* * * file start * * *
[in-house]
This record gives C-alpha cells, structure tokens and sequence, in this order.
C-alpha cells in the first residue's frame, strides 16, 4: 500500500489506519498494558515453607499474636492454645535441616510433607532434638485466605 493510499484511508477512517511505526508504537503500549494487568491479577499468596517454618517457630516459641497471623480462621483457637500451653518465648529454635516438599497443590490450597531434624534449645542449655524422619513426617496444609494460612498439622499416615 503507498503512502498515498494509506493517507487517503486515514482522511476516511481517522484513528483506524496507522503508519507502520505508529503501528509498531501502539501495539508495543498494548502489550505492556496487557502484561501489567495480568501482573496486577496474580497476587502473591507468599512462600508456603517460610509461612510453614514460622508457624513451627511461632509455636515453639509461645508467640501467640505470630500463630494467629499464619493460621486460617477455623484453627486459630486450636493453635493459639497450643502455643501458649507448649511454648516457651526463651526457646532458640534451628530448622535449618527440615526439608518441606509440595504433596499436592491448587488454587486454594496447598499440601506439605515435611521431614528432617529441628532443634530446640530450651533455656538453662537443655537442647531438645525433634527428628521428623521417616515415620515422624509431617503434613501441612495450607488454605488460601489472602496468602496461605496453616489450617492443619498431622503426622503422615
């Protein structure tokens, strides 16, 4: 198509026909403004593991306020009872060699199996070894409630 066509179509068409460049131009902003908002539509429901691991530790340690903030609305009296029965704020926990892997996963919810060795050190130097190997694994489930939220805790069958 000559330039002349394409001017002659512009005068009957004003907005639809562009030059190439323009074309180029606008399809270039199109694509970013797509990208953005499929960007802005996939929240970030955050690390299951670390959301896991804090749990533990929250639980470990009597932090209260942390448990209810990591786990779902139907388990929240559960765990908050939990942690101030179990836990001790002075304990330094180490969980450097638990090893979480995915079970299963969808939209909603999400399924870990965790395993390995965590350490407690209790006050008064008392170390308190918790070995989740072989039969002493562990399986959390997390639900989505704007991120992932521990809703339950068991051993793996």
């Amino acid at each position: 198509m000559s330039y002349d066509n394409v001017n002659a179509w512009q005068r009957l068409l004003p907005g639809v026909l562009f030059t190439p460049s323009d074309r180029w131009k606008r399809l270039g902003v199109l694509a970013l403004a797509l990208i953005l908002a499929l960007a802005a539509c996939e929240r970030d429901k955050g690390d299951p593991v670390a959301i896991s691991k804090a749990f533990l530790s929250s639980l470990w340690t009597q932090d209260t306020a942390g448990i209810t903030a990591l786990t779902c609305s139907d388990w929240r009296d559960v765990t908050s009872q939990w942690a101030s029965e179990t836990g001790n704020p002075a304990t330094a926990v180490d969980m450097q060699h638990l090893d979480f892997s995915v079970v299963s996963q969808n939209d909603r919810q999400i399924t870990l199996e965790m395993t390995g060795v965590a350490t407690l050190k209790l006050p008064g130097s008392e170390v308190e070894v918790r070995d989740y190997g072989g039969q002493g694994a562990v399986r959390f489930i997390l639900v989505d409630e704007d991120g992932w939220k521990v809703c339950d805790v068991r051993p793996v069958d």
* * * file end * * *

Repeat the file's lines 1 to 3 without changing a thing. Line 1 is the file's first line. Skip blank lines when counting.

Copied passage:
[in-house]
This record gives C-alpha cells, structure tokens and sequence, in this order.
C-alpha cells in the first residue's frame, strides 16, 4: 500500500489506519498494558515453607499474636492454645535441616510433607532434638485466605 493510499484511508477512517511505526508504537503500549494487568491479577499468596517454618517457630516459641497471623480462621483457637500451653518465648529454635516438599497443590490450597531434624534449645542449655524422619513426617496444609494460612498439622499416615 503507498503512502498515498494509506493517507487517503486515514482522511476516511481517522484513528483506524496507522503508519507502520505508529503501528509498531501502539501495539508495543498494548502489550505492556496487557502484561501489567495480568501482573496486577496474580497476587502473591507468599512462600508456603517460610509461612510453614514460622508457624513451627511461632509455636515453639509461645508467640501467640505470630500463630494467629499464619493460621486460617477455623484453627486459630486450636493453635493459639497450643502455643501458649507448649511454648516457651526463651526457646532458640534451628530448622535449618527440615526439608518441606509440595504433596499436592491448587488454587486454594496447598499440601506439605515435611521431614528432617529441628532443634530446640530450651533455656538453662537443655537442647531438645525433634527428628521428623521417616515415620515422624509431617503434613501441612495450607488454605488460601489472602496468602496461605496453616489450617492443619498431622503426622503422615